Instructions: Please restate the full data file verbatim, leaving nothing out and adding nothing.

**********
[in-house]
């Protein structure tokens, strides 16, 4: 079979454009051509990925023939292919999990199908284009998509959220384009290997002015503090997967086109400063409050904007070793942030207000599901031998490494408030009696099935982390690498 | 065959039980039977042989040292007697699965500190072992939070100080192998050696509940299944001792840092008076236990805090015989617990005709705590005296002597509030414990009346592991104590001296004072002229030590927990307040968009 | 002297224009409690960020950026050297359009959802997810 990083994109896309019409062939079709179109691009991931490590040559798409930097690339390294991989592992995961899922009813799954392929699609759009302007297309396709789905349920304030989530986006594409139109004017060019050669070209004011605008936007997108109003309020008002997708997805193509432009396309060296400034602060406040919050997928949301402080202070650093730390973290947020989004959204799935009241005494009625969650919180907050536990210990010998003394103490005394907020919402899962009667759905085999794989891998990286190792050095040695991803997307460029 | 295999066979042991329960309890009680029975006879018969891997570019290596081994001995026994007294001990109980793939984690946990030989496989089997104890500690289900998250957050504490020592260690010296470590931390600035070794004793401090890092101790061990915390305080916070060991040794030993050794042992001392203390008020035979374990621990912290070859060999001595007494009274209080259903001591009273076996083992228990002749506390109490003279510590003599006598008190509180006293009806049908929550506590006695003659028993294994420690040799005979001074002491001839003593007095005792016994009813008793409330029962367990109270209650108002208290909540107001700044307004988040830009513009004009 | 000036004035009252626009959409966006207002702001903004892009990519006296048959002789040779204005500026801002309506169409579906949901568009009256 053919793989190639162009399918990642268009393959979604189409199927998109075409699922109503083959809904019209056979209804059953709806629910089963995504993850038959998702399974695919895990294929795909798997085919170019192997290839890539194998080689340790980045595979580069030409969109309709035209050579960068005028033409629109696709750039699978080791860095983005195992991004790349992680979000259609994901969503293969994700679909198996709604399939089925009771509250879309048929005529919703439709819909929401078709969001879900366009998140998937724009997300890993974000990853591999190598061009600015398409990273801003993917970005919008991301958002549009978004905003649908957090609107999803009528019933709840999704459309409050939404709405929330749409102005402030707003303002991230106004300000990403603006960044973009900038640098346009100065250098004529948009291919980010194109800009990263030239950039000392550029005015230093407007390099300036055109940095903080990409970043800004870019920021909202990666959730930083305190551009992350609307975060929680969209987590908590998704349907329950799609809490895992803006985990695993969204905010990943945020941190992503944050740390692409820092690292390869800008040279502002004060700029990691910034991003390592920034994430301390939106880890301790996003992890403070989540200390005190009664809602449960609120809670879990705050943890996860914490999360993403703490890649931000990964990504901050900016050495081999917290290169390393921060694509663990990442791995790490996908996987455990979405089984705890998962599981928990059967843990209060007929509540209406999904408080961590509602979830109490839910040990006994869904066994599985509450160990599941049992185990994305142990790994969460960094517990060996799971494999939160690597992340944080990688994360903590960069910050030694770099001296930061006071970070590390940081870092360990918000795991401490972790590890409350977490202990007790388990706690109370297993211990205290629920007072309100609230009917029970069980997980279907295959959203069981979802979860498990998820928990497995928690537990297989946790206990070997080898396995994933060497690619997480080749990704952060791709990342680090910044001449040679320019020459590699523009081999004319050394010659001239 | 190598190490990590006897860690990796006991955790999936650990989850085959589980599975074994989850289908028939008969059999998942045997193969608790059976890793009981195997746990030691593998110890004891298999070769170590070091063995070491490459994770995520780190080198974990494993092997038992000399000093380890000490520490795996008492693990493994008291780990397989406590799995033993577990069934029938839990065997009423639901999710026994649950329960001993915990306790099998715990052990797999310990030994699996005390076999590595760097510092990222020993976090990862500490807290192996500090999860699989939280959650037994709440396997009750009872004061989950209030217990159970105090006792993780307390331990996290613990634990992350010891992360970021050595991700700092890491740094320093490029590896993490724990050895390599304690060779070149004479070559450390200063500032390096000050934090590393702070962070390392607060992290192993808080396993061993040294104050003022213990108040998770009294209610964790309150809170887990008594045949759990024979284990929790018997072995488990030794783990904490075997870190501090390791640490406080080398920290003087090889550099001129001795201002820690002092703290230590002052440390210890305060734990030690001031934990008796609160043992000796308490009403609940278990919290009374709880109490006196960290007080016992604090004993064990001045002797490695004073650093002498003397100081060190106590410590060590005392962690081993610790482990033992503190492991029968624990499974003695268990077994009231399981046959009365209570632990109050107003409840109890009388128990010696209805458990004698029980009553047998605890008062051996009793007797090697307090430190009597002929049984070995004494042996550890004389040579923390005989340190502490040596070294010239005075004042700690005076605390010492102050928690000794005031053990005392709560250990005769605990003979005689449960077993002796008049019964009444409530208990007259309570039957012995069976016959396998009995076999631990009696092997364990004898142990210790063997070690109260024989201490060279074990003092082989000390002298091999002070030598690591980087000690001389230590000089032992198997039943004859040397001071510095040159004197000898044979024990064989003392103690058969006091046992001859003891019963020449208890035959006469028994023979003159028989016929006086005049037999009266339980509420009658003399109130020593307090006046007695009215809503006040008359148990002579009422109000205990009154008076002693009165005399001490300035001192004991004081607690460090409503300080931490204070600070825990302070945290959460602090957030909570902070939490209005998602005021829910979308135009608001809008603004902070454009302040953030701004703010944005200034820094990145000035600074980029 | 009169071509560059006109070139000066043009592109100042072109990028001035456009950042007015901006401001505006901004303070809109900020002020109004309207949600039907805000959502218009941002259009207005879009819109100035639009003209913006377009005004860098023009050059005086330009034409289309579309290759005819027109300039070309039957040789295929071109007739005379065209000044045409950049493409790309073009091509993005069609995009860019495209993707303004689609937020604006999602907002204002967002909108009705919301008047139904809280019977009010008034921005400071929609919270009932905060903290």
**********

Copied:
[in-house]
């Protein structure tokens, strides 16, 4: 079979454009051509990925023939292919999990199908284009998509959220384009290997002015503090997967086109400063409050904007070793942030207000599901031998490494408030009696099935982390690498 | 065959039980039977042989040292007697699965500190072992939070100080192998050696509940299944001792840092008076236990805090015989617990005709705590005296002597509030414990009346592991104590001296004072002229030590927990307040968009 | 002297224009409690960020950026050297359009959802997810 990083994109896309019409062939079709179109691009991931490590040559798409930097690339390294991989592992995961899922009813799954392929699609759009302007297309396709789905349920304030989530986006594409139109004017060019050669070209004011605008936007997108109003309020008002997708997805193509432009396309060296400034602060406040919050997928949301402080202070650093730390973290947020989004959204799935009241005494009625969650919180907050536990210990010998003394103490005394907020919402899962009667759905085999794989891998990286190792050095040695991803997307460029 | 295999066979042991329960309890009680029975006879018969891997570019290596081994001995026994007294001990109980793939984690946990030989496989089997104890500690289900998250957050504490020592260690010296470590931390600035070794004793401090890092101790061990915390305080916070060991040794030993050794042992001392203390008020035979374990621990912290070859060999001595007494009274209080259903001591009273076996083992228990002749506390109490003279510590003599006598008190509180006293009806049908929550506590006695003659028993294994420690040799005979001074002491001839003593007095005792016994009813008793409330029962367990109270209650108002208290909540107001700044307004988040830009513009004009 | 000036004035009252626009959409966006207002702001903004892009990519006296048959002789040779204005500026801002309506169409579906949901568009009256 053919793989190639162009399918990642268009393959979604189409199927998109075409699922109503083959809904019209056979209804059953709806629910089963995504993850038959998702399974695919895990294929795909798997085919170019192997290839890539194998080689340790980045595979580069030409969109309709035209050579960068005028033409629109696709750039699978080791860095983005195992991004790349992680979000259609994901969503293969994700679909198996709604399939089925009771509250879309048929005529919703439709819909929401078709969001879900366009998140998937724009997300890993974000990853591999190598061009600015398409990273801003993917970005919008991301958002549009978004905003649908957090609107999803009528019933709840999704459309409050939404709405929330749409102005402030707003303002991230106004300000990403603006960044973009900038640098346009100065250098004529948009291919980010194109800009990263030239950039000392550029005015230093407007390099300036055109940095903080990409970043800004870019920021909202990666959730930083305190551009992350609307975060929680969209987590908590998704349907329950799609809490895992803006985990695993969204905010990943945020941190992503944050740390692409820092690292390869800008040279502002004060700029990691910034991003390592920034994430301390939106880890301790996003992890403070989540200390005190009664809602449960609120809670879990705050943890996860914490999360993403703490890649931000990964990504901050900016050495081999917290290169390393921060694509663990990442791995790490996908996987455990979405089984705890998962599981928990059967843990209060007929509540209406999904408080961590509602979830109490839910040990006994869904066994599985509450160990599941049992185990994305142990790994969460960094517990060996799971494999939160690597992340944080990688994360903590960069910050030694770099001296930061006071970070590390940081870092360990918000795991401490972790590890409350977490202990007790388990706690109370297993211990205290629920007072309100609230009917029970069980997980279907295959959203069981979802979860498990998820928990497995928690537990297989946790206990070997080898396995994933060497690619997480080749990704952060791709990342680090910044001449040679320019020459590699523009081999004319050394010659001239 | 190598190490990590006897860690990796006991955790999936650990989850085959589980599975074994989850289908028939008969059999998942045997193969608790059976890793009981195997746990030691593998110890004891298999070769170590070091063995070491490459994770995520780190080198974990494993092997038992000399000093380890000490520490795996008492693990493994008291780990397989406590799995033993577990069934029938839990065997009423639901999710026994649950329960001993915990306790099998715990052990797999310990030994699996005390076999590595760097510092990222020993976090990862500490807290192996500090999860699989939280959650037994709440396997009750009872004061989950209030217990159970105090006792993780307390331990996290613990634990992350010891992360970021050595991700700092890491740094320093490029590896993490724990050895390599304690060779070149004479070559450390200063500032390096000050934090590393702070962070390392607060992290192993808080396993061993040294104050003022213990108040998770009294209610964790309150809170887990008594045949759990024979284990929790018997072995488990030794783990904490075997870190501090390791640490406080080398920290003087090889550099001129001795201002820690002092703290230590002052440390210890305060734990030690001031934990008796609160043992000796308490009403609940278990919290009374709880109490006196960290007080016992604090004993064990001045002797490695004073650093002498003397100081060190106590410590060590005392962690081993610790482990033992503190492991029968624990499974003695268990077994009231399981046959009365209570632990109050107003409840109890009388128990010696209805458990004698029980009553047998605890008062051996009793007797090697307090430190009597002929049984070995004494042996550890004389040579923390005989340190502490040596070294010239005075004042700690005076605390010492102050928690000794005031053990005392709560250990005769605990003979005689449960077993002796008049019964009444409530208990007259309570039957012995069976016959396998009995076999631990009696092997364990004898142990210790063997070690109260024989201490060279074990003092082989000390002298091999002070030598690591980087000690001389230590000089032992198997039943004859040397001071510095040159004197000898044979024990064989003392103690058969006091046992001859003891019963020449208890035959006469028994023979003159028989016929006086005049037999009266339980509420009658003399109130020593307090006046007695009215809503006040008359148990002579009422109000205990009154008076002693009165005399001490300035001192004991004081607690460090409503300080931490204070600070825990302070945290959460602090957030909570902070939490209005998602005021829910979308135009608001809008603004902070454009302040953030701004703010944005200034820094990145000035600074980029 | 009169071509560059006109070139000066043009592109100042072109990028001035456009950042007015901006401001505006901004303070809109900020002020109004309207949600039907805000959502218009941002259009207005879009819109100035639009003209913006377009005004860098023009050059005086330009034409289309579309290759005819027109300039070309039957040789295929071109007739005379065209000044045409950049493409790309073009091509993005069609995009860019495209993707303004689609937020604006999602907002204002967002909108009705919301008047139904809280019977009010008034921005400071929609919270009932905060903290």